Many people injure their backs when they lift objects. When you reach your 30's, you are more likely to hurt your back when you bend to lift something up or put it down.
This may be because you have injured the muscles, ligaments, or disks in your spine in the past. Also, as we get older our muscles and ligaments become less flexible. And, the disks that act as cushions between the bones of our spine become more brittle as we age. All of these things make us more prone to having a back injury.
How you can Prevent Injury
Know how much you can safely lift. Think about how much you have lifted in the past and how easy or hard that was. If an object seems too heavy or awkward, get help with it.
If your work requires you to do lifting that may not be safe for your back, talk to your supervisor. Try to determine the most weight you should have to lift. You may need to meet with a physical therapist or occupational therapist to learn how to safely lift this amount of weight.
To help prevent back pain and injury when you bend and lift:
- Spread your feet apart to give your body a wide base of support
- Stand as close as possible to the object you are lifting
- Bend at your knees, not at your waist or back
- Tighten your stomach muscles as you lift the object up or lower it down
- Hold the object as close to your body as you can
- Slowly lift, using your muscles in your hips and knees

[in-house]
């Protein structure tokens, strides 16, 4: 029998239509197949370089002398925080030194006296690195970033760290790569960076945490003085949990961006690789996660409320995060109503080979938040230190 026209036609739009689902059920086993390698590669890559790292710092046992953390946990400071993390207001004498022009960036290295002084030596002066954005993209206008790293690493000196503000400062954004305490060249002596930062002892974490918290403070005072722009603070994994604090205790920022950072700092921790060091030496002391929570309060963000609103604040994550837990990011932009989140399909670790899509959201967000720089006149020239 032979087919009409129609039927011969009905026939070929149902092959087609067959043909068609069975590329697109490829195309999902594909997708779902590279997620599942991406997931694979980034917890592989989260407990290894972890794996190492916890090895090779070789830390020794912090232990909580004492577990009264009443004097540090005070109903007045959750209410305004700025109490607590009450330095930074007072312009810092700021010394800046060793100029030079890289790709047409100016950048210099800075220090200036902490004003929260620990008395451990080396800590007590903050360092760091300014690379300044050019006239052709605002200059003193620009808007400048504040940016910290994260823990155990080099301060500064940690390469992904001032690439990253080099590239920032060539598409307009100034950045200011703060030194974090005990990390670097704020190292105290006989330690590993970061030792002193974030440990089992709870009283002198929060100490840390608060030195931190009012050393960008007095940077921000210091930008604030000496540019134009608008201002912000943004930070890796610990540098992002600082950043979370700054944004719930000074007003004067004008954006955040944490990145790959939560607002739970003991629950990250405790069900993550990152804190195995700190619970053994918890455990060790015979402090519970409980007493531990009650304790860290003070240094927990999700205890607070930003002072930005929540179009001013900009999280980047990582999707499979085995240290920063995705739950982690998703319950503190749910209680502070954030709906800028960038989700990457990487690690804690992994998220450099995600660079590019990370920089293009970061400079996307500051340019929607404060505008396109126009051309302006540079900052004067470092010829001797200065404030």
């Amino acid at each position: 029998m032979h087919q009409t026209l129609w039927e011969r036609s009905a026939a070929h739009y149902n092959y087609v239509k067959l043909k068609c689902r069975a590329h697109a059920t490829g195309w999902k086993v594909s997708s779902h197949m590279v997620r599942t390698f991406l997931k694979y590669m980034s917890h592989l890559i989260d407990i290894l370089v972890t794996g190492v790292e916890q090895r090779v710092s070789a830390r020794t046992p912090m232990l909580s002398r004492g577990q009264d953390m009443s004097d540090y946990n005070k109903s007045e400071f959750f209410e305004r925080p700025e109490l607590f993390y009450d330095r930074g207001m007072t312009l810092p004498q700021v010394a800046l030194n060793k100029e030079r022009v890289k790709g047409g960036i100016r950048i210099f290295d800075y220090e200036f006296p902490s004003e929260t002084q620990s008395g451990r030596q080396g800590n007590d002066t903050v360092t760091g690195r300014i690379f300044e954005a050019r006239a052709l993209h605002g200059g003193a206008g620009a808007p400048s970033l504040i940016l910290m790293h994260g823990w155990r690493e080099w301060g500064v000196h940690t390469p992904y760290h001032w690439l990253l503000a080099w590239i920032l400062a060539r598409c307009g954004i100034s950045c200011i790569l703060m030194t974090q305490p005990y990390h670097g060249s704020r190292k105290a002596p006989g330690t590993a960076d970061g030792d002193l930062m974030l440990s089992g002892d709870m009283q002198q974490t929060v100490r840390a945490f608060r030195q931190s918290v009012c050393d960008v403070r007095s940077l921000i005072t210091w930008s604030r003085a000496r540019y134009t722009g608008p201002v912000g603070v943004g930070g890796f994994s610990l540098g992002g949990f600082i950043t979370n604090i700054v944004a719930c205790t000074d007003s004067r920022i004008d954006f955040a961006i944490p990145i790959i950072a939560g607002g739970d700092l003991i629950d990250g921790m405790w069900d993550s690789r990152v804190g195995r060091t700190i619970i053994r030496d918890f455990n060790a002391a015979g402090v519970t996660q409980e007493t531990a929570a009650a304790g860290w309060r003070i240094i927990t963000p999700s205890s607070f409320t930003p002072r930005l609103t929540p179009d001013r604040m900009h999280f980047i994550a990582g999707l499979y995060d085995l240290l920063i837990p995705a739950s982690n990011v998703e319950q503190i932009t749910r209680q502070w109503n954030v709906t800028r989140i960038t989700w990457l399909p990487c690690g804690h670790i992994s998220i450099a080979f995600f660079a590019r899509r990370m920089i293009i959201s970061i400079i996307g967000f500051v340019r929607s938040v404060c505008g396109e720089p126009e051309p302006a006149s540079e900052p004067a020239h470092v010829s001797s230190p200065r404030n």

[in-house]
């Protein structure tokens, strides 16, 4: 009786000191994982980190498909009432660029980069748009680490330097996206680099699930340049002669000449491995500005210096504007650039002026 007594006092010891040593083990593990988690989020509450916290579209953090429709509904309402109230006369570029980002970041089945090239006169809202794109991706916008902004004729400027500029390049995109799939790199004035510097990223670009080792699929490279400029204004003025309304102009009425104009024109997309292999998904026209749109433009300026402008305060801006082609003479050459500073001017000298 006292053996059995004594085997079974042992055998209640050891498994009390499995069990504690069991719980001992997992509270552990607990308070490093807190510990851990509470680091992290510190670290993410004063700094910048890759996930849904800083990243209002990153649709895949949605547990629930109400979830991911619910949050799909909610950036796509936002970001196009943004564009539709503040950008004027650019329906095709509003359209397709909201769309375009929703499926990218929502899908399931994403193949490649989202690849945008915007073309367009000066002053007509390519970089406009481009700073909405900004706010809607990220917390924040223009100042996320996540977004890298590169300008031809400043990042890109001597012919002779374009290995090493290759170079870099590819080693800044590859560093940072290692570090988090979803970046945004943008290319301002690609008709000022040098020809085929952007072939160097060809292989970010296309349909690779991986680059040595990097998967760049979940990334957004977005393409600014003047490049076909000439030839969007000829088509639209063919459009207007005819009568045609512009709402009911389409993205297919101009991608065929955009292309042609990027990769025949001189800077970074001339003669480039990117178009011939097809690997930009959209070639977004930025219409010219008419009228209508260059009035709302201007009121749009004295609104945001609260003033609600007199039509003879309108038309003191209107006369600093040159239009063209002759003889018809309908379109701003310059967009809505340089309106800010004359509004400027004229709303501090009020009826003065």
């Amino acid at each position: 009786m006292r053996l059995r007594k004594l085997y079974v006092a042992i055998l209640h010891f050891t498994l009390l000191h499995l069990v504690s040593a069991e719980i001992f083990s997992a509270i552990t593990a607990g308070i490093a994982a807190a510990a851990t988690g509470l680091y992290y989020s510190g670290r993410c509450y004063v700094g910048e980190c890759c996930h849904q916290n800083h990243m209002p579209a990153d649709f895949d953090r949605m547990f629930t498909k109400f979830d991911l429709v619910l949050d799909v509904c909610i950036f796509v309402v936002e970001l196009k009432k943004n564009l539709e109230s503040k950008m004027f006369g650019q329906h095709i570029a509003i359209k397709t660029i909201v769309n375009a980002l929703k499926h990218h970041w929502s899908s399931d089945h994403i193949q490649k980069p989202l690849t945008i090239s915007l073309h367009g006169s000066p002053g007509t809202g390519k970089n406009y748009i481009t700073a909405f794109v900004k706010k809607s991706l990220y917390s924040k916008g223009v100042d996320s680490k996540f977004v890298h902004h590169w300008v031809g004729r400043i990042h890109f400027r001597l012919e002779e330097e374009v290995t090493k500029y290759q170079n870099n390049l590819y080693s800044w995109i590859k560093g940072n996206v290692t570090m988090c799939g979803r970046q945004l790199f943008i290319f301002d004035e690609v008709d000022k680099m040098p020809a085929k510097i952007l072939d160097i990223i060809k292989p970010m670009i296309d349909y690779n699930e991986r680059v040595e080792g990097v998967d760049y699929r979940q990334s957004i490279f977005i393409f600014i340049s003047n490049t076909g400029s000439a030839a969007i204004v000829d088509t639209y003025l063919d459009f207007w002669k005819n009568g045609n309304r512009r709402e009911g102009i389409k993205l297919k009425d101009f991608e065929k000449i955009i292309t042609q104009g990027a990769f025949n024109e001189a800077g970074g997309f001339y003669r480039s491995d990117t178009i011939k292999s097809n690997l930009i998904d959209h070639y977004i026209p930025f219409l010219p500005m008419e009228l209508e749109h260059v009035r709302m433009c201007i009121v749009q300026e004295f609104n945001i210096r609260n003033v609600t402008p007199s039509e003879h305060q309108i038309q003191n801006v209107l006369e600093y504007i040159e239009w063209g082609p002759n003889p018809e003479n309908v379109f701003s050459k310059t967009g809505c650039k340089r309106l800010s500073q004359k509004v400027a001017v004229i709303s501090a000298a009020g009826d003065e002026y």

- As you stand up with the object, DO NOT bend forward
- DO NOT twist your back while you bend to reach the object, lift the object, or carry the object
- Squat as you set the object down, using the muscles in your knees and hips. Keep your back straight when you squat down.
Nonspecific back pain - lifting; Backache - lifting; Sciatica - lifting; Lumbar pain - lifting; Chronic back pain - lifting; Herniated disk - lifting; Slipped disk - lifting
Bahr R, Shimer A, Onate J, Kaminski TW. Injury prevention. In: Miller MD, Thompson SR, eds. DeLee and Drez's Orthopaedic Sports Medicine. 4th ed. Philadelphia, PA: Elsevier Saunders; 2015:chap 41.
Lemmon R, Leonard J. Neck and back pain. In: Rakel RE, Rakel D, eds. Textbook of Family Medicine. 9th ed. Philadelphia, PA: Elsevier Saunders; 2016:chap 31.
Update Date 7/13/2015
Updated by: C. Benjamin Ma, MD, Professor, Chief, Sports Medicine and Shoulder Service, UCSF Department of Orthopaedic Surgery, San Francisco, CA. Also reviewed by David Zieve, MD, MHA, Isla Ogilvie, PhD, and the A.D.A.M. Editorial team.